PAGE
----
FWO inspectors audit Brisbane eateries

The Fair Work Ombudsman is making surprise inspections of restaurants, cafes and fast food outlets in key food precincts in Brisbane this week to check workers are getting the right pay and entitlements.

About 90 businesses face audits across a range of suburbs, including Brisbane CBD, South Brisbane, Fortitude Valley and Sunnybank, with Fair Work Inspectors speaking with business owners, managers and employees on the ground to make sure that workers are being paid correctly.

The regulator is acting after receiving intelligence from a range of sources, including anonymous reports indicating potential underpayments by employers in the areas.

Businesses were selected for investigation based on indicators of non-compliance, such as tip-offs to the FWO, or if they employed vulnerable workers including visa holders and students.

Inspectors are on alert for unlawfully low flat rates, unpaid hours of work, unpaid penalty rates, late payments, false or incorrect records and failures to provide pay slips, among other breaches.

Fair Work Ombudsman Sandra Parker said protecting vulnerable workers such as visa holders and students and improving compliance in the fast food, restaurant and café sector were ongoing priorities for the agency.

“Visa workers and students can be especially vulnerable and at risk of exploitation as they’re often unfamiliar with Australian workplace laws. We know they’re often reluctant to ask questions about their pay or entitlements or raise concerns with their employer,” Ms Parker said.

“Inspectors in Brisbane are checking employment records for compliance with workplace laws. We will hold employers to account if they are not meeting their obligations and take enforcement action where appropriate. We will also educate employers on their legal responsibilities and workers about their rights.”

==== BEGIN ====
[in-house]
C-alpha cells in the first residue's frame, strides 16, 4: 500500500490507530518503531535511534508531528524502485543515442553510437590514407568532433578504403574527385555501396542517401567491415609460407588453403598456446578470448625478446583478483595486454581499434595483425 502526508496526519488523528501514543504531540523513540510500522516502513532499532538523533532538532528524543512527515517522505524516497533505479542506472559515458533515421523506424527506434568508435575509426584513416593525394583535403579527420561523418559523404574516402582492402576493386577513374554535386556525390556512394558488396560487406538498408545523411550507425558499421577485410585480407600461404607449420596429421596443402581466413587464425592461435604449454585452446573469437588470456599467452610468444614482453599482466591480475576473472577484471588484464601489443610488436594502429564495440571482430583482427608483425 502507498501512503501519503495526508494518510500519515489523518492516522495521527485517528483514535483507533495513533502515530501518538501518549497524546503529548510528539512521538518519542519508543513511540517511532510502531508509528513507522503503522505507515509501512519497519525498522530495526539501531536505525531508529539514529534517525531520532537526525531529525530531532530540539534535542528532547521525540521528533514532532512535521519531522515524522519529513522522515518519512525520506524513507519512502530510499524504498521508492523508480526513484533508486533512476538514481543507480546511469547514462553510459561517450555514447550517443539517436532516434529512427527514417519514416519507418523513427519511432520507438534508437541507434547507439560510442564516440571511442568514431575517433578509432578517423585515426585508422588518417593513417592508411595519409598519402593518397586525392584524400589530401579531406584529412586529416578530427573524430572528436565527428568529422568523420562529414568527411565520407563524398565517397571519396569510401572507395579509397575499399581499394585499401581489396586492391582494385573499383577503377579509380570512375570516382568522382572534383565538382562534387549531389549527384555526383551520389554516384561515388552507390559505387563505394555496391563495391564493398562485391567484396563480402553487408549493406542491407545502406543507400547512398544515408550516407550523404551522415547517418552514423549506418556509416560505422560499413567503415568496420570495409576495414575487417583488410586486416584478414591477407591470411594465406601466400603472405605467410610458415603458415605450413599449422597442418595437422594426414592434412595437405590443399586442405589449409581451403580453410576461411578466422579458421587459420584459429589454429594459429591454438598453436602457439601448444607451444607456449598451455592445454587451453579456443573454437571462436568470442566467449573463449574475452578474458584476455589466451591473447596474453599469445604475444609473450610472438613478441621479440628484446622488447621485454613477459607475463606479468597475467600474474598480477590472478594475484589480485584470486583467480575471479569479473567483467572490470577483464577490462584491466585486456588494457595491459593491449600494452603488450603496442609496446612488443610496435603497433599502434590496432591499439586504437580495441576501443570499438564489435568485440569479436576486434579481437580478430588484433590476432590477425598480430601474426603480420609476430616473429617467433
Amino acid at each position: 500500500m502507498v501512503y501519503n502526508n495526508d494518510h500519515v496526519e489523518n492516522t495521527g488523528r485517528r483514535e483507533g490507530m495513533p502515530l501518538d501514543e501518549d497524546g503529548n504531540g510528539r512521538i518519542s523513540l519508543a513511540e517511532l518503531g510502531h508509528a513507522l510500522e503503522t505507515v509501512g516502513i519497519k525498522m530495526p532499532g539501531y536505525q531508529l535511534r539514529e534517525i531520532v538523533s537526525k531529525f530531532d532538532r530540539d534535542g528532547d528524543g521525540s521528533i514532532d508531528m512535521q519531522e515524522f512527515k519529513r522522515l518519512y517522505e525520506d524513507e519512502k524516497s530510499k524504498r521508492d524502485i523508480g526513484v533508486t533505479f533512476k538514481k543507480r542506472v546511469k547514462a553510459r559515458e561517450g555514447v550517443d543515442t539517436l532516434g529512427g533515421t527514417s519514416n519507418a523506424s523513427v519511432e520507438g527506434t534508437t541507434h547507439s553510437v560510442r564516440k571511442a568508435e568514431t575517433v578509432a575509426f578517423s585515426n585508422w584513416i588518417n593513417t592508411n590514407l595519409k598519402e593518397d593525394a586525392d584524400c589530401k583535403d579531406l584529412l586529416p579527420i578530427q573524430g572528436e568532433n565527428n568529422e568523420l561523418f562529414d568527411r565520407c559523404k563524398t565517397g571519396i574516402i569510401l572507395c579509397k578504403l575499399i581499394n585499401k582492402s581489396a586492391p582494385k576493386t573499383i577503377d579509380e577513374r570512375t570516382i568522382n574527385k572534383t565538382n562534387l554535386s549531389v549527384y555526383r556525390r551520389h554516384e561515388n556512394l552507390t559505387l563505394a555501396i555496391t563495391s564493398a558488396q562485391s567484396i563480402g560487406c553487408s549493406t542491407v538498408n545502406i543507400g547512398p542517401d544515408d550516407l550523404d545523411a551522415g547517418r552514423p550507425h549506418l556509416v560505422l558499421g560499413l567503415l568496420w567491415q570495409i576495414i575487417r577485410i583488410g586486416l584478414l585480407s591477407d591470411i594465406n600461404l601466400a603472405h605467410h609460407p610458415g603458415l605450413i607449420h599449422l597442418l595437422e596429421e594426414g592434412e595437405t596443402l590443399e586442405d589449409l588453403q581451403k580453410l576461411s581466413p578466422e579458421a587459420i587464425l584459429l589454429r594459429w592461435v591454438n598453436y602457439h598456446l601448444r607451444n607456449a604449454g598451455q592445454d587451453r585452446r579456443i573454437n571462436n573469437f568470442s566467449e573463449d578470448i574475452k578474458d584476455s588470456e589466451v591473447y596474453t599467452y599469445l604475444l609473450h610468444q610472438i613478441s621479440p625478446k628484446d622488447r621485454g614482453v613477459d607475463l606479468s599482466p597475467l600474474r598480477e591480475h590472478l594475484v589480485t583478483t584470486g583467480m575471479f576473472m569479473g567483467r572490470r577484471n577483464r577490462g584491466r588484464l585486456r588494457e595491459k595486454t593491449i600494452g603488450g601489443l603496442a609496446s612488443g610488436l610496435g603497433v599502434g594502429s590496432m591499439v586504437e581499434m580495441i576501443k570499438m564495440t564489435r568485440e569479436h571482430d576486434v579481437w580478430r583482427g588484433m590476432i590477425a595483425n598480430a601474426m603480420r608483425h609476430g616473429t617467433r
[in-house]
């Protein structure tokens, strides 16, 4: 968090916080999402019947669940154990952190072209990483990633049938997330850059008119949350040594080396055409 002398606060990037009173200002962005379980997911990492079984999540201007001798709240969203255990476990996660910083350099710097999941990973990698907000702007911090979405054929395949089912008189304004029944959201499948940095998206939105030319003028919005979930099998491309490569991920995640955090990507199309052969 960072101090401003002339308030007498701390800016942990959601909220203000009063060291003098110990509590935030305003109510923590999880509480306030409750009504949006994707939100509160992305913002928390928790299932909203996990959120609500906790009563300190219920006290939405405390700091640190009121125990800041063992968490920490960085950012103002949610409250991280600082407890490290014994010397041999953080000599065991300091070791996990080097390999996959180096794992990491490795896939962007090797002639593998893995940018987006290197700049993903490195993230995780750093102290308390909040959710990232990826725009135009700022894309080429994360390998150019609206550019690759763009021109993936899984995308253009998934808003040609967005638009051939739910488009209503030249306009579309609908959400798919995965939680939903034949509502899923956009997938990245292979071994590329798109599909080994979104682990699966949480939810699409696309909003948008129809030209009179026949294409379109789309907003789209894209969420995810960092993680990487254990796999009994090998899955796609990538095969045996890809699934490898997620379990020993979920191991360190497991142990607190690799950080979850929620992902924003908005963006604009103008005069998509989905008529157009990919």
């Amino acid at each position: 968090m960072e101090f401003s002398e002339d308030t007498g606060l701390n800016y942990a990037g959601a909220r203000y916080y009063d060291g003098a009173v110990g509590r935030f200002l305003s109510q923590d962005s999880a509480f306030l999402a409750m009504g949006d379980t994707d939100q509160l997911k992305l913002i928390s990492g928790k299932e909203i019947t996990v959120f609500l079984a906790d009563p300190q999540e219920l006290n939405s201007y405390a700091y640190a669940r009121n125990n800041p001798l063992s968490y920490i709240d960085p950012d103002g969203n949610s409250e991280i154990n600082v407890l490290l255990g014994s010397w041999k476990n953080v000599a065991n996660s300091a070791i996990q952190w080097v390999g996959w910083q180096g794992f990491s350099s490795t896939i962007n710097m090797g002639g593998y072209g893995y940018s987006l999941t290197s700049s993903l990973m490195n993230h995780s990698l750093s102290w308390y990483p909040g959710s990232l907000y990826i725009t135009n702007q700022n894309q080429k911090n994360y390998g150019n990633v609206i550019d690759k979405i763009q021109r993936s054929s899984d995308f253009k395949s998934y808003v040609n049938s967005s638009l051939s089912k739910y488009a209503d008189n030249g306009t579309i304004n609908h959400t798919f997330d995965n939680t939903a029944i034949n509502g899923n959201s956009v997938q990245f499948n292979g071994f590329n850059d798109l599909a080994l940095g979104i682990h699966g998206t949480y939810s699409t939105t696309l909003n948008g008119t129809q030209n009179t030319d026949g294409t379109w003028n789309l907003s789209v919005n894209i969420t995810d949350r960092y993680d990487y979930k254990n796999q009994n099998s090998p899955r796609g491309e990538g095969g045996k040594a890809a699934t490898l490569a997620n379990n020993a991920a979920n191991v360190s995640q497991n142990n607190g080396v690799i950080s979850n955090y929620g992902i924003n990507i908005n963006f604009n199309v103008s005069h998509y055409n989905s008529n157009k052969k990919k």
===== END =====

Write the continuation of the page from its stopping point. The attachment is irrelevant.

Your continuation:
The audits are part of a national program that has previously targeted eateries in Melbourne, Brisbane, Sydney, Adelaide, Perth, Hobart, Darwin, the Gold Coast and most recently Launceston.

“Our targeted audits have uncovered high levels of non-compliance nationwide. Any workers with concerns should contact the FWO directly for free advice and assistance,” Ms Parker said.

A company found in breach of workplace laws can face a court-ordered penalty of up to $33,300 for a Compliance Notice breach and up to $66,600 for a record-keeping breach. Individuals can be penalised up to $6,660 for a Compliance Notice breach and up to $13,320 for a record-keeping breach.

Fast food, restaurant and café matters accounted for 36 per cent of the Fair Work Ombudsman’s new litigations in 2020-21. The FWO secured court ordered penalties of $1,841,347 from litigation decisions in this sector. Visa holder workers were involved in 32 per cent of all litigations that year.

The FWO has targeted interactive tools to help employers and employees in the fast food, restaurant and café sector, and for any franchisees

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